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Original Research: Wheelchair-related topics for less-resourced environments (LREs)

Test–retest reliability and construct validity of the Aspects of Wheelchair Mobility Test as a measure of the mobility of wheelchair users

Karen L. Rispin, Kara Huff, Joy Wee

African Journal of Disability; Vol 6 (2017), 6 pages. doi: 10.4102/ajod.v6i0.331

Submitted: 21 October 2016
Published:  08 September 2017

Abstract

Background: The Aspects of Wheelchair Mobility Test (AWMT) was developed for use in a repeated measures format to provide comparative effectiveness data on mobility facilitated by different wheelchair types. It has been used in preliminary studies to compare the mobility of wheelchairs designed for low-resource areas and is intended to be simple and flexible enough so as to be used in low-technology settings. However, to reliably compare the impact of different types of wheelchairs on the mobility of users, a measure must first be a reliable and valid measure of mobility.
Methods: This study investigated the test–retest reliability and concurrent validity for the AWMT 2.0 as a measure of mobility. For reliability testing, participants in a low-resource setting completed the tests twice in their own wheelchairs at least one week apart. For concurrent validity, participants also completed the Wheelchair Skills Test Questionnaire (WST-Q), a related but not identical validated assessment tool.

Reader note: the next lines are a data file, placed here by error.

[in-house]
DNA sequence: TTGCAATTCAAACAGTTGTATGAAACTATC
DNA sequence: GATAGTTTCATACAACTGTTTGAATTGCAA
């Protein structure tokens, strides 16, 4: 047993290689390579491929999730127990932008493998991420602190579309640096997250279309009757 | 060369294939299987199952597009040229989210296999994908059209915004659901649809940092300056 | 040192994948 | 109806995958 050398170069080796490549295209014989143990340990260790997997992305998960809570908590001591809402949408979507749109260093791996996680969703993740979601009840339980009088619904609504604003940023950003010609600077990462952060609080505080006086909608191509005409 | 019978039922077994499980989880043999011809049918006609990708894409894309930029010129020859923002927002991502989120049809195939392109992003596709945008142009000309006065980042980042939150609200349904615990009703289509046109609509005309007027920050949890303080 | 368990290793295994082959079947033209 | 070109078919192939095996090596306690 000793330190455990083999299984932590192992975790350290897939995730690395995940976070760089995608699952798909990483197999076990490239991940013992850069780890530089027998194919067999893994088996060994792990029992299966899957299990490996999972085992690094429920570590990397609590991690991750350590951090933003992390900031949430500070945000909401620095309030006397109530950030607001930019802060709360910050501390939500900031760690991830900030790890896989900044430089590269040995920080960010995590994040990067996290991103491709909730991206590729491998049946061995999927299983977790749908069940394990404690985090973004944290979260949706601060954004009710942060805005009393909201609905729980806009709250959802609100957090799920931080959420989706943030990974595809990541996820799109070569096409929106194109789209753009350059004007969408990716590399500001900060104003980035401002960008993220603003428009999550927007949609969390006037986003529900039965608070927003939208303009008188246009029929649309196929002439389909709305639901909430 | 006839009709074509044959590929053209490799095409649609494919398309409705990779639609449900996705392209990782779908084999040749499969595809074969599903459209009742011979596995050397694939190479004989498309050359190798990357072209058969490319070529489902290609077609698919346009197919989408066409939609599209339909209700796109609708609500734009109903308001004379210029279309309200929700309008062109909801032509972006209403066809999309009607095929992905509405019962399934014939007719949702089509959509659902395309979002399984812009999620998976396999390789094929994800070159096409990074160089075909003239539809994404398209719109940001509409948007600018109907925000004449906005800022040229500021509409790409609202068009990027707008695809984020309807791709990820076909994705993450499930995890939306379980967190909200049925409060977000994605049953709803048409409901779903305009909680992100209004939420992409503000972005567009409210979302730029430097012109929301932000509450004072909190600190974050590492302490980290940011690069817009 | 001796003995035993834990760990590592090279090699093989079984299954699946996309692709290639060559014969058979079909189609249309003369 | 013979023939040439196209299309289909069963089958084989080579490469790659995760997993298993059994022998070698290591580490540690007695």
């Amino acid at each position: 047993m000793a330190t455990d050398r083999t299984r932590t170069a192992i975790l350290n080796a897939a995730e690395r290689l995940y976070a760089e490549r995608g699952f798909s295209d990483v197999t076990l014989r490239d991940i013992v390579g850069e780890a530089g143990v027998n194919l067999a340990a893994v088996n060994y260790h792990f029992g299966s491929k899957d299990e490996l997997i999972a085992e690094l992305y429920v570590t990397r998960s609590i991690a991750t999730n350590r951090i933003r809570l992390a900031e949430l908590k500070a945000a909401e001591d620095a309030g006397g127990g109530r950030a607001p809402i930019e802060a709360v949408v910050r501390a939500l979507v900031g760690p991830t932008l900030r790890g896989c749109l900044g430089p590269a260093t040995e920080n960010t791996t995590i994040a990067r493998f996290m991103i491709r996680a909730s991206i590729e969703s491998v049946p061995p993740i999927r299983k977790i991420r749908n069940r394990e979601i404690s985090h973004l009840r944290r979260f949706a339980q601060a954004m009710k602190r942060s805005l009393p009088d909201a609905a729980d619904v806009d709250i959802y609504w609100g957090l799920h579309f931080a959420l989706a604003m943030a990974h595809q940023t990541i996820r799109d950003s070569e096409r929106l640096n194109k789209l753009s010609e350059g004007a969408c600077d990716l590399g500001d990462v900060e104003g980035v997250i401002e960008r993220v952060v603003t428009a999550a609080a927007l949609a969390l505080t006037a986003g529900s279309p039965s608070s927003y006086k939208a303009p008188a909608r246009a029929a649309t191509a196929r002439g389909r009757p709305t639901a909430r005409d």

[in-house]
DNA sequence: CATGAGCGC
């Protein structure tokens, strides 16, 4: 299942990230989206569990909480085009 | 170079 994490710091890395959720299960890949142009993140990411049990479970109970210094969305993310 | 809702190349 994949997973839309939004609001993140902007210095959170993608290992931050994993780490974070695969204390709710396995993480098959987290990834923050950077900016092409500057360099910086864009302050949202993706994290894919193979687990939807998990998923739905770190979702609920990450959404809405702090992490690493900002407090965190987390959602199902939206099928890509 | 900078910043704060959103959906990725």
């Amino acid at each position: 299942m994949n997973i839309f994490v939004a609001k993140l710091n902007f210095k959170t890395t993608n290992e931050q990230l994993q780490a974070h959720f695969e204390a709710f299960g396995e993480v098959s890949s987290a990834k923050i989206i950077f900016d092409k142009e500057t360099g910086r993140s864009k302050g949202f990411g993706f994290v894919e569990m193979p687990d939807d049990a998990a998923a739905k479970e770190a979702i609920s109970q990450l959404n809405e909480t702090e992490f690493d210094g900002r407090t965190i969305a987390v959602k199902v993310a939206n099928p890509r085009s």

Results: Concurrent validity was indicated by a significant positive correlation with an r value of 0.7 between the WST-Q capacity score and the AWMT 2.0 score. Test–retest reliability was confirmed by an intraclass correlation coefficient greater than 0.7 between the two trials.
Conclusion: Results support the preliminary reliability and validity of the AWMT 2.0, supporting its effectiveness in comparing the mobility provided by different wheelchair types. This information can be used to enable effective use of limited funds for wheelchair selection at individual and organisational scales.

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Author affiliations

Karen L. Rispin, Department of Biology, LeTourneau University, United States
Kara Huff, School of Rehabilitation Therapy, LeTourneau University, United States
Joy Wee, School of Rehabilitation Therapy, Queen’s University, Canada

Keywords

rehabilitation; wheelchairs; assistive technology; outcomes

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ISSN: 2223-9170 (print) | ISSN: 2226-7220 (online)

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